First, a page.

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The Dakota Way of Life
Thursday, October 22 2009
 
Written by Melissa Olson,
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The Dakota Way of LifeBy Ella DeloriaPublished by Mariah Press A companion to her novel Waterlily, the newly published work titled, The Dakota Way of Life by writer and ethnographer Ella Cara Deloria has recently been published by Mariah Press.

The book includes a letter recommending the manuscript for publication by the American Philosophical Society in Pennsylvian which written by the anthropologist Margarat Mead. It is included as a foreword and provides some necessary context for Ella Deloria’s work as a graduate student at Columbia University in the 1920s and 30s.

The printing of the new book is in large part due to the efforts of William Beane, Dakota historian, and Joyzelle Gingway Godfrey. Godgrey, Deloria’s granddaughter whose own work continues to provide fresh insight into Deloria’s life and work has added a brief preface. A word of thanks is also added to the opening pages of the new book by Dakota elder Sid Bird.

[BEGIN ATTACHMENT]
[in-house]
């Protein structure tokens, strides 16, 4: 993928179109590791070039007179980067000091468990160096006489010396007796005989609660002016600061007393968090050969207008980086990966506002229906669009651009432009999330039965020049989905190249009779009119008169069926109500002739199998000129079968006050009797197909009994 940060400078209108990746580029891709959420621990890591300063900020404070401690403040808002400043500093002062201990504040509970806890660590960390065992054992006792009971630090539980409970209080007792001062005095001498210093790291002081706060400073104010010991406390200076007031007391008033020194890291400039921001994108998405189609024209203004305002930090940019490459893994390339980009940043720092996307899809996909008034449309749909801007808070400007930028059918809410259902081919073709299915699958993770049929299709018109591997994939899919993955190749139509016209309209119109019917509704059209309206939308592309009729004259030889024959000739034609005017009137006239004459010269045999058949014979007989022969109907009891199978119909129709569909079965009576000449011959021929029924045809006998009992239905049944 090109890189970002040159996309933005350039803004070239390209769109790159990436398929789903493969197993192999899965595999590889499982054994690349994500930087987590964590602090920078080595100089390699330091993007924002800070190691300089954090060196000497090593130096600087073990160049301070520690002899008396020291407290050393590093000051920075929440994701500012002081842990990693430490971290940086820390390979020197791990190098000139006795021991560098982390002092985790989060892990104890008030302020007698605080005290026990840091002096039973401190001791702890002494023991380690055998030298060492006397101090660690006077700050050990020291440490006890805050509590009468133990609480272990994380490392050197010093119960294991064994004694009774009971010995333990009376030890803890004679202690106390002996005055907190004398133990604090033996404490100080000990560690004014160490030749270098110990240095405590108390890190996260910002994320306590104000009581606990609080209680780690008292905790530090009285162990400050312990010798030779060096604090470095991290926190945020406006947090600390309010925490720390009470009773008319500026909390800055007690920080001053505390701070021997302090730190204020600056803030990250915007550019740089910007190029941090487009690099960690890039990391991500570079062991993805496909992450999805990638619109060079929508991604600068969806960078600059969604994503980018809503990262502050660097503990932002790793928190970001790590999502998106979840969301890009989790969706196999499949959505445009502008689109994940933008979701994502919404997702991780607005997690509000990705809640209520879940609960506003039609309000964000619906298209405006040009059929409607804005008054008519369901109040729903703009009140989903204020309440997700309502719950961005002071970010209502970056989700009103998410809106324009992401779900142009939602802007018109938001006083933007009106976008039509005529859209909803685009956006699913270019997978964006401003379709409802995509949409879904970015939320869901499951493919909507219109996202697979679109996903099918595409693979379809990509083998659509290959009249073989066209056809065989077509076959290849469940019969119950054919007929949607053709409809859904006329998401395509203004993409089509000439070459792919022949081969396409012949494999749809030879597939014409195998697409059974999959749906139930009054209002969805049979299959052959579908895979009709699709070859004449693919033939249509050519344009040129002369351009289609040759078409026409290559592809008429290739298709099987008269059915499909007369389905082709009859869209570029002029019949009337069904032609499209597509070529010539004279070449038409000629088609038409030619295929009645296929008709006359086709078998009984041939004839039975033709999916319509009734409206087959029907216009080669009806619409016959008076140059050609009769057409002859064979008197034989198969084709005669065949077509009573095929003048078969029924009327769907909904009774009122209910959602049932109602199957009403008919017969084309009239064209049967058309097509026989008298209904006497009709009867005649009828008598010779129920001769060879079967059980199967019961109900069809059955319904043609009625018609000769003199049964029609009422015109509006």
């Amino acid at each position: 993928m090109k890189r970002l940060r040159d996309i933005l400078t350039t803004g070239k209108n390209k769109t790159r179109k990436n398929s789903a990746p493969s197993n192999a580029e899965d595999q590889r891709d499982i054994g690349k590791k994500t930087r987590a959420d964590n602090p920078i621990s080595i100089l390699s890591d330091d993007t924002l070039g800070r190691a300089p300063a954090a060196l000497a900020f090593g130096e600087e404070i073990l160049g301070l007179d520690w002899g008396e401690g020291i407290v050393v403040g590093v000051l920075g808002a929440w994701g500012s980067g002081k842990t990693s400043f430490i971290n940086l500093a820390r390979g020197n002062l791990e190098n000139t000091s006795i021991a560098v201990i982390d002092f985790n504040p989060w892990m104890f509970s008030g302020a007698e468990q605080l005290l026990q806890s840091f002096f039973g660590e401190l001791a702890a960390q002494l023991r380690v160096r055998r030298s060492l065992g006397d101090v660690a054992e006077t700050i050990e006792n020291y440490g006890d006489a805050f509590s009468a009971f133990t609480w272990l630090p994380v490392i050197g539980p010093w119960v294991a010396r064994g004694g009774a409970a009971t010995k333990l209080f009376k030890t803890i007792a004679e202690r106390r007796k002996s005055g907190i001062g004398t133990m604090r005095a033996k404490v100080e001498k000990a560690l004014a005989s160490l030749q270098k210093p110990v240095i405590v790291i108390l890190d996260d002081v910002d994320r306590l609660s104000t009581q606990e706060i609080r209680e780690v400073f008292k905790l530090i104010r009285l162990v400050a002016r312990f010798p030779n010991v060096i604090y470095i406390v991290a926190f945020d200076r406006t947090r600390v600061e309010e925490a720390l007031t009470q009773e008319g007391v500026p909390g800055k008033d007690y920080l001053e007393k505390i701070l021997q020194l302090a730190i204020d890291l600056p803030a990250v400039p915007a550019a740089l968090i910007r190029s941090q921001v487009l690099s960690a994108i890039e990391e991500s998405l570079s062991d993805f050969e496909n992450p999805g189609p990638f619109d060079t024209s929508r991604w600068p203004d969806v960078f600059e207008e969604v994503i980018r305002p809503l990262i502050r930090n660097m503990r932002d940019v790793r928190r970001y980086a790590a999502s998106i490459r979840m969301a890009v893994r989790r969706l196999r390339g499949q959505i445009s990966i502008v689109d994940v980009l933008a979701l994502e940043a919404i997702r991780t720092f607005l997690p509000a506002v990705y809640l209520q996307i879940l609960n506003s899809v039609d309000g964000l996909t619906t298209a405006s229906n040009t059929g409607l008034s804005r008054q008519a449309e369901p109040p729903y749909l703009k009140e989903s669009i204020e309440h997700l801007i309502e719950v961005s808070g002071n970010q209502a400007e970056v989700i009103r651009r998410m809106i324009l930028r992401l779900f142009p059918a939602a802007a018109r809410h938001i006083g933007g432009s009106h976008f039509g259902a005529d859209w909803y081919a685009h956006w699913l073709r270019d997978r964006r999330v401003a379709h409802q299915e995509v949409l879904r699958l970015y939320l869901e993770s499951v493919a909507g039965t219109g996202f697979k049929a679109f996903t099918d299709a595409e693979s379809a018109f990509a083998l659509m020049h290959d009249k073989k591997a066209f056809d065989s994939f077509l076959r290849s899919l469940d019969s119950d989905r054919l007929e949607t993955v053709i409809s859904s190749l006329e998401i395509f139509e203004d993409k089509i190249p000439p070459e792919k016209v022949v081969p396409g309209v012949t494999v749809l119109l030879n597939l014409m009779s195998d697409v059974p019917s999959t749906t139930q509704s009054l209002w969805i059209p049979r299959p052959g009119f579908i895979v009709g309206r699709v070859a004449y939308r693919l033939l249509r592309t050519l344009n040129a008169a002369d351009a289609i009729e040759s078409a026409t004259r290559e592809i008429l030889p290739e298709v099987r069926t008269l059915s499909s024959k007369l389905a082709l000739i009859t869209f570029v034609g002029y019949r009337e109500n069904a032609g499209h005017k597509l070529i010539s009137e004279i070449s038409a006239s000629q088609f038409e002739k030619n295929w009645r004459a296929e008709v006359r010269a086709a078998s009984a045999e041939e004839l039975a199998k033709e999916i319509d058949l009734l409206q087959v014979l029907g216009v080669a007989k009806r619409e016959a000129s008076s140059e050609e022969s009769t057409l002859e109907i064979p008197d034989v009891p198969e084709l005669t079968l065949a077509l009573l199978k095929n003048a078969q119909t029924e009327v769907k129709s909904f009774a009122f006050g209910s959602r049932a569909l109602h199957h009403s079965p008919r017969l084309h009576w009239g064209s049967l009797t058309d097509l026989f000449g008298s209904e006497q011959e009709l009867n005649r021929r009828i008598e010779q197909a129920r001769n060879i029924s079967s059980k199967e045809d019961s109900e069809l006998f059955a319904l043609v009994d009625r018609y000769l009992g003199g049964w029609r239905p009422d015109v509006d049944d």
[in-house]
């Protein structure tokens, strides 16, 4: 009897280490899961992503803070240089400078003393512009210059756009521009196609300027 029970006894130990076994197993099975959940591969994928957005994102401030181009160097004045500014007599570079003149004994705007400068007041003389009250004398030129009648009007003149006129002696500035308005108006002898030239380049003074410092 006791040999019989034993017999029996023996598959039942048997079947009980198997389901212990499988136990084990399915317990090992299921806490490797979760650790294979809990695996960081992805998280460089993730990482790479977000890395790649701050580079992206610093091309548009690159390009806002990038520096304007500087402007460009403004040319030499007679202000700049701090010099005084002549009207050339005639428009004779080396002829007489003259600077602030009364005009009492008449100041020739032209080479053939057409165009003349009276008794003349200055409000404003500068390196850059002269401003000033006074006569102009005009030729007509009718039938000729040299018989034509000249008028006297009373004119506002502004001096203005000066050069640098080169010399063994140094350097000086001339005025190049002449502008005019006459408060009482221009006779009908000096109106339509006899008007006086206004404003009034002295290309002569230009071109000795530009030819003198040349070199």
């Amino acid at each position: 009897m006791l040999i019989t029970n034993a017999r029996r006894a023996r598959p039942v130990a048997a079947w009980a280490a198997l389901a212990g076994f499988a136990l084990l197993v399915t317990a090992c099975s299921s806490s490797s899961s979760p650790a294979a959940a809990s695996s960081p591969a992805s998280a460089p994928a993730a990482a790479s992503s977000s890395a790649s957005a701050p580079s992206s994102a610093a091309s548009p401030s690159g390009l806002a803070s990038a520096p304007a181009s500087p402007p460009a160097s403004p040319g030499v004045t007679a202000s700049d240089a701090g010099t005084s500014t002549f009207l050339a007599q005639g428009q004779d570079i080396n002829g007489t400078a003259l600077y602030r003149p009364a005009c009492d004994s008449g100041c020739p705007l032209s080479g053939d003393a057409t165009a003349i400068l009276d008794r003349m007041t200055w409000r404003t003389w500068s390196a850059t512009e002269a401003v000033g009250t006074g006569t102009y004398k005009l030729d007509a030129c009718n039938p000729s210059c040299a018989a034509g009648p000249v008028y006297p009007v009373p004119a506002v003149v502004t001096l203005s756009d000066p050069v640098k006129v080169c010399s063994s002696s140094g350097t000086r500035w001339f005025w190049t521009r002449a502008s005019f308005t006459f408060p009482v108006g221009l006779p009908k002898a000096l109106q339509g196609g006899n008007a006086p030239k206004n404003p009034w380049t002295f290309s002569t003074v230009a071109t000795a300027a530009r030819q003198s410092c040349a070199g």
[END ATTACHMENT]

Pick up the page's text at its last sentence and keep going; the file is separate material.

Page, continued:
This study turns to examine Dakota life primarily within homes and camps, describing customs and traditions alive within Deloria’s own lifetime, and those stretching back several generations into the memories and experiences of her informants, elders with whom she worked.

Organized into three major sections, the study investigates social patterns, kinship systems, and the experiences of childhood.  As an ethnographer, Deloria wastes no time in debunking myths held in common by fellow anthropologists by embedding her corrections within the body of the text. We hear an echo of Deloria’s encounter with the misinformation and half formed ideas of anthropologists of the era to which Deloria was responding.

Deloria begins with a correction, “First of all, the term camp circle is a mistranslation.” There are many such moments, clues to the dialogue Deloria began within her own discipline, work that would make later generations of more accurate scholarly research possible.

Readers interested in reflecting on their cultural history may smile to recognize much of themselves and their families in these pages. Deloria’s ability as a researcher able to capture a telling story or detail is set next to the informed analysis of the thoughtful writer. 

In just one of many such instances, on the subject of birth and infancy, Deloria writes “A fretful child was quieted by the warning, ‘Sh! Don’t you hear a cici outside?’ The cici was never faced openly, never defined; and perhaps its very indefiniteness contributed to its value as a scare.”

Written in a clear voice, the study is accessible and should be appreciated by a wide audience.


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